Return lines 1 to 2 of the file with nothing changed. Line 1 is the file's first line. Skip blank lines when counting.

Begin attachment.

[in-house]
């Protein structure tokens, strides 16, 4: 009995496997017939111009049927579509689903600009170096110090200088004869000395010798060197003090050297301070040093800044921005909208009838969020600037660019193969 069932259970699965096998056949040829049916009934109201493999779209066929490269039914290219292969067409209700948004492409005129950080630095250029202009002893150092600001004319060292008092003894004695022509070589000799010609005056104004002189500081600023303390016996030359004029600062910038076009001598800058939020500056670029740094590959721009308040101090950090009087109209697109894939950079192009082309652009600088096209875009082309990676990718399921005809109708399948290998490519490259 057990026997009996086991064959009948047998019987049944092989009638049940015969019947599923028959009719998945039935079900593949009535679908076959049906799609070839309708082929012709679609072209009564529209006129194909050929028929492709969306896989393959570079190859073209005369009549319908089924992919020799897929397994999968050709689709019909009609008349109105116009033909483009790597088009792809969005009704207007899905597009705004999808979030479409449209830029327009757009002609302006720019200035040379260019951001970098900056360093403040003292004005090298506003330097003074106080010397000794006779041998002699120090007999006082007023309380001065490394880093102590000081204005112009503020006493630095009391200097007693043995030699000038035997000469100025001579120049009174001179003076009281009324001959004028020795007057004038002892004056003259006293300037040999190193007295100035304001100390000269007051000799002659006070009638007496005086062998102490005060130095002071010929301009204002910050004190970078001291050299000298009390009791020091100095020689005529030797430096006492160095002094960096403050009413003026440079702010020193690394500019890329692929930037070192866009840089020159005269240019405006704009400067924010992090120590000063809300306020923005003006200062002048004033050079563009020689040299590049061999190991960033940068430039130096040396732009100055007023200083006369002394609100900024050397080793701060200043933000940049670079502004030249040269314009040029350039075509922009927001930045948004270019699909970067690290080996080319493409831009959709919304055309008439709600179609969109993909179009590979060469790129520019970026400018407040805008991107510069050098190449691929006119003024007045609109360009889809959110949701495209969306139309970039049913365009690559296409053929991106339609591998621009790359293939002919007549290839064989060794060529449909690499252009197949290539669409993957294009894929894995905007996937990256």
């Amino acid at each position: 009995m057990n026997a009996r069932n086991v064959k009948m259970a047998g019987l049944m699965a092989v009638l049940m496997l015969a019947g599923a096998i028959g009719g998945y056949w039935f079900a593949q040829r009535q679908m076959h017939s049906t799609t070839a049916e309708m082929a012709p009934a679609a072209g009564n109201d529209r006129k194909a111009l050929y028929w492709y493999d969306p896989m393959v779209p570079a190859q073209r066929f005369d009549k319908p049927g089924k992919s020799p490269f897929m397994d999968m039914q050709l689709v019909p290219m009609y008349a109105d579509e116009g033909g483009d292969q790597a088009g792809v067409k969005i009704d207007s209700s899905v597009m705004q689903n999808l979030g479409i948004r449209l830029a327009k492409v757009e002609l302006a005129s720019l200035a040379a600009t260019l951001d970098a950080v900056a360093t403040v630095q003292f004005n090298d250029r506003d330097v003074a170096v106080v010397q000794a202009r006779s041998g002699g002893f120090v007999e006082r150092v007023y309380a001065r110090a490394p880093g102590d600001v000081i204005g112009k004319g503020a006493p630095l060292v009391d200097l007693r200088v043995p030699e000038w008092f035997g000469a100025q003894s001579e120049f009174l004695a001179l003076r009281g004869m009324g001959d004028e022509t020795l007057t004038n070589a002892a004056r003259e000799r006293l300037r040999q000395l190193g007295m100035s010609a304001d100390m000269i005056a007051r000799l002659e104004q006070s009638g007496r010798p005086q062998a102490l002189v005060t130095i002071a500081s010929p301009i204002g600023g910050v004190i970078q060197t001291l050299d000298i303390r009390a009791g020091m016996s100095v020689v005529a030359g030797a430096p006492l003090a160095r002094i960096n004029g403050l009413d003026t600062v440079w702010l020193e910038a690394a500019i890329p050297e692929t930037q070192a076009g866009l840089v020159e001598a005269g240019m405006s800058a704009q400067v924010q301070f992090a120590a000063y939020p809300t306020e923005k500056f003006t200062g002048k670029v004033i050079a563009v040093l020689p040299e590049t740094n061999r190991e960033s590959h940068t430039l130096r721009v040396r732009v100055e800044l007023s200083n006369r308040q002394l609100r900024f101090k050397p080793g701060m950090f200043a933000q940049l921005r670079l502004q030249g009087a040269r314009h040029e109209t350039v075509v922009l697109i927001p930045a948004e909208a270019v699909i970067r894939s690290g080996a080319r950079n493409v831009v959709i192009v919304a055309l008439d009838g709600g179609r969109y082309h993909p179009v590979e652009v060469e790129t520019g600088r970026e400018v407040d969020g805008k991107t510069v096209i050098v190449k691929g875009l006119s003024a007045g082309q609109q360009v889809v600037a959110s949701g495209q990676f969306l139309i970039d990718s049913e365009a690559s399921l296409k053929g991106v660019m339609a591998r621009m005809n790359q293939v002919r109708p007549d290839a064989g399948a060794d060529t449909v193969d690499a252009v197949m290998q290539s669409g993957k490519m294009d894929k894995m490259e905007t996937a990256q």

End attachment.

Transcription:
[in-house]
């Protein structure tokens, strides 16, 4: 009995496997017939111009049927579509689903600009170096110090200088004869000395010798060197003090050297301070040093800044921005909208009838969020600037660019193969 069932259970699965096998056949040829049916009934109201493999779209066929490269039914290219292969067409209700948004492409005129950080630095250029202009002893150092600001004319060292008092003894004695022509070589000799010609005056104004002189500081600023303390016996030359004029600062910038076009001598800058939020500056670029740094590959721009308040101090950090009087109209697109894939950079192009082309652009600088096209875009082309990676990718399921005809109708399948290998490519490259 057990026997009996086991064959009948047998019987049944092989009638049940015969019947599923028959009719998945039935079900593949009535679908076959049906799609070839309708082929012709679609072209009564529209006129194909050929028929492709969306896989393959570079190859073209005369009549319908089924992919020799897929397994999968050709689709019909009609008349109105116009033909483009790597088009792809969005009704207007899905597009705004999808979030479409449209830029327009757009002609302006720019200035040379260019951001970098900056360093403040003292004005090298506003330097003074106080010397000794006779041998002699120090007999006082007023309380001065490394880093102590000081204005112009503020006493630095009391200097007693043995030699000038035997000469100025001579120049009174001179003076009281009324001959004028020795007057004038002892004056003259006293300037040999190193007295100035304001100390000269007051000799002659006070009638007496005086062998102490005060130095002071010929301009204002910050004190970078001291050299000298009390009791020091100095020689005529030797430096006492160095002094960096403050009413003026440079702010020193690394500019890329692929930037070192866009840089020159005269240019405006704009400067924010992090120590000063809300306020923005003006200062002048004033050079563009020689040299590049061999190991960033940068430039130096040396732009100055007023200083006369002394609100900024050397080793701060200043933000940049670079502004030249040269314009040029350039075509922009927001930045948004270019699909970067690290080996080319493409831009959709919304055309008439709600179609969109993909179009590979060469790129520019970026400018407040805008991107510069050098190449691929006119003024007045609109360009889809959110949701495209969306139309970039049913365009690559296409053929991106339609591998621009790359293939002919007549290839064989060794060529449909690499252009197949290539669409993957294009894929894995905007996937990256």